The Lafayette High School Band completed their season earlier this month. They went out with a bang — a perfectly-timed bang. You see, there was no phasing. A season’s worth of dedicated rehearsal with EncelaPulse paid off.
Listen for yourself…
Scotty Walker said, “It’s been pretty Awesome!!” But as I observed them on their last day of the season, I heard a new insight. An assistant director said,
“When it’s on, it’s perfect.”
Nothing else can do that but EncelaPulse, the only tool that perfectly-times metronome pulses to every musician on a field, anywhere on a field.
With Lafayette High School Band’s championship performance at the Louisiana Showcase of Marching Bands, EncelaPulse’s first year of beta testing came to a successful end.
Then came another, somewhat unexpected test.
While looking for a beta tester for this summer, EncelaPulse caught the attention of Chris Moore, director of both the Georgia Tech Marching Yellow Jacket Band and Spirit of Atlanta Drum & Bugle Corps.
Chris wanted to see if EncelaPulse could help a sequence in Tech’s traditional pregame show that has some built-in tempo and phasing challenges — just over 300 musicians, no drum major, facing the back field then the end zone, in a triple meter, and formed in an inversion of good staging. This crucible was but an opportunity for EncelaPulse to shine.
And shine, it did.
EncelaPulse did it’s job.
And so EncelaPulse’s next chapter begins. Stay tuned.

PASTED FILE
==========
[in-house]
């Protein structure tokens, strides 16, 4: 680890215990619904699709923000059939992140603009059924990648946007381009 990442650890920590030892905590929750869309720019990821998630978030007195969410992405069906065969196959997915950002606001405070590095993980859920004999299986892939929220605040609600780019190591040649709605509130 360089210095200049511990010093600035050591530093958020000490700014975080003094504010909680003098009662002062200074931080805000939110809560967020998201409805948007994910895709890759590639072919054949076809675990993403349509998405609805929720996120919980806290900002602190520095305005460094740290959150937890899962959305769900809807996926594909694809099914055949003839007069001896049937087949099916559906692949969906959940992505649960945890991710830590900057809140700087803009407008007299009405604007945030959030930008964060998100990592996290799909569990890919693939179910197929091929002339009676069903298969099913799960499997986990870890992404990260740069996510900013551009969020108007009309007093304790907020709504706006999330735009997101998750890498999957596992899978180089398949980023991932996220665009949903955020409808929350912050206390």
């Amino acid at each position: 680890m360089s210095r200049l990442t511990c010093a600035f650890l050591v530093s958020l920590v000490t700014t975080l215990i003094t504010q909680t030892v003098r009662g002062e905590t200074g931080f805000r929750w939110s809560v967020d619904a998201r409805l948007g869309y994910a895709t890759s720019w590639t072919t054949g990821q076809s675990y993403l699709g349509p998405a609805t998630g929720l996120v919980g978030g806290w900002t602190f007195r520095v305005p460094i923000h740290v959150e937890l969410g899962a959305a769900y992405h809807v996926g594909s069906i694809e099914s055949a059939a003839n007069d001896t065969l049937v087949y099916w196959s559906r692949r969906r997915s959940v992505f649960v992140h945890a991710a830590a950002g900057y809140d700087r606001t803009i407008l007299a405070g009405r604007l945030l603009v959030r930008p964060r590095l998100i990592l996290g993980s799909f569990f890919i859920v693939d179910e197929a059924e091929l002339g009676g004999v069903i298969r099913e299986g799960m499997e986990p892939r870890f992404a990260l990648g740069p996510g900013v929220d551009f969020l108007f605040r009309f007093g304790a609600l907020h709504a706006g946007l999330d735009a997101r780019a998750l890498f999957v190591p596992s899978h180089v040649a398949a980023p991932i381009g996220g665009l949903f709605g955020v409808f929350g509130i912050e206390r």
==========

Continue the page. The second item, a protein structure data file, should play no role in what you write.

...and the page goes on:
How much time does your ensemble waste while cleaning phasing issues? How much of that time would be better spent accomplishing other more practical educational and/or competitive objectives?
EncelaPulse, the only full-field, objective, distance-compensating metronome, is looking to enter into an agreement with a pioneering DCI group for beta testing this summer. Together, we will help sharpen the cutting-edge of metronome techniques in the marching arts.
EncelaPulse will loan a four-speaker array and will provide brief training to staff and musicians on its revolutionary theory and rehearsal techniques.
Help change the paradigm, because it’s time, it’s time, and it’s time!
For questions, or to set up an informational meeting via Skype, email David A. Benoît at firstname.lastname@example.org.
What does EncelaPulse sound like with the met coming from multiple speakers?
Here is a clip of 8 lead-in clicks from a typical rehearsal rep with the Lafayette High School Band.
In this and the other video below, I was standing about midfield and at about the 30 yard line. The LHS Band is using a four-speaker array and the temperature was in the upper 80s.
First, the echo. One might think that the echo would be more cacophonous with four speakers pointing in the general direction of a concrete stadium and a metal softball field wall, which are visible in the video. But the echo in this rehearsal situation is about what it would be with the traditional and outdated one-speaker technique. In short, echo is usually not a problem.